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June 15, 186: Arlington Taken For A Hallowed Purpose

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Arlington National Cemetery, one of the most hallowed grounds in the United States, has a rich history intertwined with the nation’s Civil War and its aftermath. Its creation was driven by both practical needs and symbolic gestures, transforming a site of personal significance into a national monument honoring the sacrifices of American soldiers.

The story of Arlington National Cemetery begins with the estate of Arlington House, a sprawling property overlooking the Potomac River, originally owned by George Washington Parke Custis, the adopted grandson of George Washington. Custis built Arlington House as a tribute to Washington and, upon his death in 1857, the estate passed to his daughter, Mary Anna Randolph Custis, who was married to Robert E. Lee, a prominent U.S. Army officer.

When the Civil War erupted in 1861, Robert E. Lee resigned his commission in the U.S. Army to lead the Confederate forces. The Lees vacated Arlington House, and the Union Army soon occupied the property due to its strategic location overlooking the capital. In 1864, as the war dragged on and the number of Union casualties mounted, existing burial grounds in Washington, D.C. began to overflow. Quartermaster General Montgomery C. Meigs, who harbored strong anti-Confederate sentiments and had served under Lee before the war, proposed using the Arlington estate as a new cemetery.

On June 15, 1864, Meigs officially designated Arlington as a military cemetery. The decision was partly practical, addressing the urgent need for burial space, but also symbolic. By using Lee’s property for Union burials, Meigs aimed to ensure that the Lees could never return to their home, thus punishing Lee for his decision to fight for the Confederacy. The first military burials at Arlington were conducted around the former Lee estate, with bodies interred close to the mansion itself.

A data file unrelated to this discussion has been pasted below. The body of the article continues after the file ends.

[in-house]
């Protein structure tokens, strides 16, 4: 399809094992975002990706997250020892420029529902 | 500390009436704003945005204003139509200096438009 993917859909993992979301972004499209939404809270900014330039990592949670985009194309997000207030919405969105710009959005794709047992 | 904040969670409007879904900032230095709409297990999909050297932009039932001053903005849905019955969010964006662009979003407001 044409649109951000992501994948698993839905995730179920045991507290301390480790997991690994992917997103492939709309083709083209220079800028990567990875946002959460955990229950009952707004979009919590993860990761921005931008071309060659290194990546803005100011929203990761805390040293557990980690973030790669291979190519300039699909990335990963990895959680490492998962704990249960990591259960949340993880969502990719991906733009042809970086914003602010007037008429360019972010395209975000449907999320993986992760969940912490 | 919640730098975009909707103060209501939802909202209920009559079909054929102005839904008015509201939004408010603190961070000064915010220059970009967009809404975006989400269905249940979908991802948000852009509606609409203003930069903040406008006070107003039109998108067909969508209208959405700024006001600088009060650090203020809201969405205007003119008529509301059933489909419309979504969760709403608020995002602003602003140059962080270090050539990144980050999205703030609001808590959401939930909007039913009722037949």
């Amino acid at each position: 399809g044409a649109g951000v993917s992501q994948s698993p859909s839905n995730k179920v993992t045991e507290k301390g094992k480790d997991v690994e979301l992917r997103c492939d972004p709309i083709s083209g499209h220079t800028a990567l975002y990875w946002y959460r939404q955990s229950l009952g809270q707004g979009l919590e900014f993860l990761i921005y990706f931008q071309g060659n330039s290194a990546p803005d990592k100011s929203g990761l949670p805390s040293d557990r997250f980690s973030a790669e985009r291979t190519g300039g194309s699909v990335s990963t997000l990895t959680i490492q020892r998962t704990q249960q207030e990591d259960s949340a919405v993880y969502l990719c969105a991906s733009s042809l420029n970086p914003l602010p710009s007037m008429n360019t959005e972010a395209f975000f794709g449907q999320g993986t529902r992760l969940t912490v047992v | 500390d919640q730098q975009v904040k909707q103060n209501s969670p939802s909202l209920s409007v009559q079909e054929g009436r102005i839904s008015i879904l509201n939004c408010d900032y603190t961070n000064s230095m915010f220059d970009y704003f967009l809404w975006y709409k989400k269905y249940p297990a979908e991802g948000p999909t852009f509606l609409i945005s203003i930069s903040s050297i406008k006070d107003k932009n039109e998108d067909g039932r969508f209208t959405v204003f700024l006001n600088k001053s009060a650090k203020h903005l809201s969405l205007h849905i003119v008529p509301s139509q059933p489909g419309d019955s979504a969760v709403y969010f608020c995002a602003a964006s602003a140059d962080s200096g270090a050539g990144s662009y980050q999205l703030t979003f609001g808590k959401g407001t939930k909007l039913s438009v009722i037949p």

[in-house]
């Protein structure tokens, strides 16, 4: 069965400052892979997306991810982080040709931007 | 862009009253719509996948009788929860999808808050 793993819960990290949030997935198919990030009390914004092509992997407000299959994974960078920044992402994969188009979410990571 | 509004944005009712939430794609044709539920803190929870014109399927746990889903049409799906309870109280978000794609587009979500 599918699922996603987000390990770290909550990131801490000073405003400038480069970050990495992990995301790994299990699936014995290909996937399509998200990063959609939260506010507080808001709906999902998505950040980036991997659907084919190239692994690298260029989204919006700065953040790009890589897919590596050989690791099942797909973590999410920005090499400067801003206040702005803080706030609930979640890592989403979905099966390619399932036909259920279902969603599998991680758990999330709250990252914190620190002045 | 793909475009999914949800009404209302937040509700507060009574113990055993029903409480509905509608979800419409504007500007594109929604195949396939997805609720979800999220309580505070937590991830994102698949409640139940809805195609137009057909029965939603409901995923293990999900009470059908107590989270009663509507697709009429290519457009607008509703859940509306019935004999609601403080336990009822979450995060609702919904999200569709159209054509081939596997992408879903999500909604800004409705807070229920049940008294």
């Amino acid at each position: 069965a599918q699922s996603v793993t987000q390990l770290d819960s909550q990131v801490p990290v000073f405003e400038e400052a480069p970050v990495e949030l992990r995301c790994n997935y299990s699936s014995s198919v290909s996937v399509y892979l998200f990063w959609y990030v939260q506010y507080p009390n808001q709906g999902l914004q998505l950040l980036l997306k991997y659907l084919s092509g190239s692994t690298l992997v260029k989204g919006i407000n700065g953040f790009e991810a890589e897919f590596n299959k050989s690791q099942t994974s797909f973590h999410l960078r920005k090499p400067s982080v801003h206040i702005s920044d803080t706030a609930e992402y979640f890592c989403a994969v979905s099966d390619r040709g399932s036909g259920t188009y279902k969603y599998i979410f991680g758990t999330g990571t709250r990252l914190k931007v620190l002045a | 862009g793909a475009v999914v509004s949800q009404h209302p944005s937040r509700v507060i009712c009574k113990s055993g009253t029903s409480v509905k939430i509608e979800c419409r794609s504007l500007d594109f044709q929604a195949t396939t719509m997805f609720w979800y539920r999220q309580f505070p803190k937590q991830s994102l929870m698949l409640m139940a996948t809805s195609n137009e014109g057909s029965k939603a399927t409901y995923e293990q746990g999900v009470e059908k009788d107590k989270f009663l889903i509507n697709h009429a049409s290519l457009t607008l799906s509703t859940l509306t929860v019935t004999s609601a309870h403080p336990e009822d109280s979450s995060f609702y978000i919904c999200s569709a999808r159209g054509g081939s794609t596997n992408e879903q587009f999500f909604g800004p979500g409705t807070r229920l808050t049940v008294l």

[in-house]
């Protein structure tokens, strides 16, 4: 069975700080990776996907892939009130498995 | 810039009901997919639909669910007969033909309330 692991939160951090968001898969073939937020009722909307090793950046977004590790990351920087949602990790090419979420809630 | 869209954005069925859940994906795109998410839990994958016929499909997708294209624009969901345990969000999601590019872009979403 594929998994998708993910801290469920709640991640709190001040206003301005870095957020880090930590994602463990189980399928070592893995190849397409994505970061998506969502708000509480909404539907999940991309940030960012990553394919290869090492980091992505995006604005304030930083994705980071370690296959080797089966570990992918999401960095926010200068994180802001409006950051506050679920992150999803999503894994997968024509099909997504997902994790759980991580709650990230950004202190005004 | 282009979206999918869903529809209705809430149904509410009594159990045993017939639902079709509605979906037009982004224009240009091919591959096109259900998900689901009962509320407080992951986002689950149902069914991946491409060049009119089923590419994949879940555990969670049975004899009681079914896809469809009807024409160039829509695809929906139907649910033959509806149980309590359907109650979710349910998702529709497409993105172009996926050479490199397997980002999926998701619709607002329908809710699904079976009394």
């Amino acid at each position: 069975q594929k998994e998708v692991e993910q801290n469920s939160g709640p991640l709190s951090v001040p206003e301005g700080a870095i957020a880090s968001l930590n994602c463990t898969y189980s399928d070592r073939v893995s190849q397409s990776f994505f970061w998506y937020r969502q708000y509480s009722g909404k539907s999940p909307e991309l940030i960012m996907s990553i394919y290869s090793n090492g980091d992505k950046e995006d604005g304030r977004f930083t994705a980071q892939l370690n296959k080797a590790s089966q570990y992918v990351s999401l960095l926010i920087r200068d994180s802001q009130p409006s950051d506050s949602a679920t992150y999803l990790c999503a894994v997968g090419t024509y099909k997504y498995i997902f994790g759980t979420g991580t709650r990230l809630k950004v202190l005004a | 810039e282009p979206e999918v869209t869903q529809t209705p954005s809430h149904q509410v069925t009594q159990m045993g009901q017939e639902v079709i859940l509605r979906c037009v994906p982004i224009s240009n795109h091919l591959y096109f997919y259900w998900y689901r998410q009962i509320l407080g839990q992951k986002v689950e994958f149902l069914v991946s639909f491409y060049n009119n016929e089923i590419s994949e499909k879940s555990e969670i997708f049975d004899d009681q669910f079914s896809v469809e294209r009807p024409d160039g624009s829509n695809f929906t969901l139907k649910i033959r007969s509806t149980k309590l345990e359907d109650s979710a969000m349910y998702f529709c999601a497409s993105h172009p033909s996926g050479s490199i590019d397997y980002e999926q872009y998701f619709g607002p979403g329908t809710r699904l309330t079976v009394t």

The cemetery’s establishment was not without controversy. After the war, the Lees’ eldest son, George Washington Custis Lee, sued the federal government, claiming the property had been seized without due process. In 1882, the U.S. Supreme Court ruled in Lee’s favor, recognizing that the government had not followed proper legal procedures. The government subsequently purchased the property from Lee, ensuring Arlington National Cemetery’s future.

Arlington’s evolution into a national shrine was gradual. Initially, it served mainly as a burial ground for Civil War soldiers. Over time, it expanded to include veterans from subsequent conflicts, including both World Wars, the Korean War, the Vietnam War, and more recent conflicts in the Middle East. Significant monuments and memorials have been added, such as the Tomb of the Unknown Soldier, dedicated in 1921, which honors unidentified soldiers from World War I, and later, unknowns from World War II, Korea, and Vietnam.

Arlington also became the final resting place for numerous notable figures, including President John F. Kennedy, whose grave is marked by an eternal flame, and other prominent leaders and heroes. The cemetery, encompassing over 600 acres, is meticulously maintained, symbolizing the nation’s respect and gratitude for its military personnel.

Today, Arlington National Cemetery stands as a powerful symbol of national sacrifice and service. It is not only a burial ground but also a place of reflection and remembrance, visited by millions each year. The cemetery’s rolling hills, white marble headstones, and solemn ceremonies, including the Changing of the Guard at the Tomb of the Unknown Soldier, offer a poignant reminder of the costs of war and the valor of those who have served.

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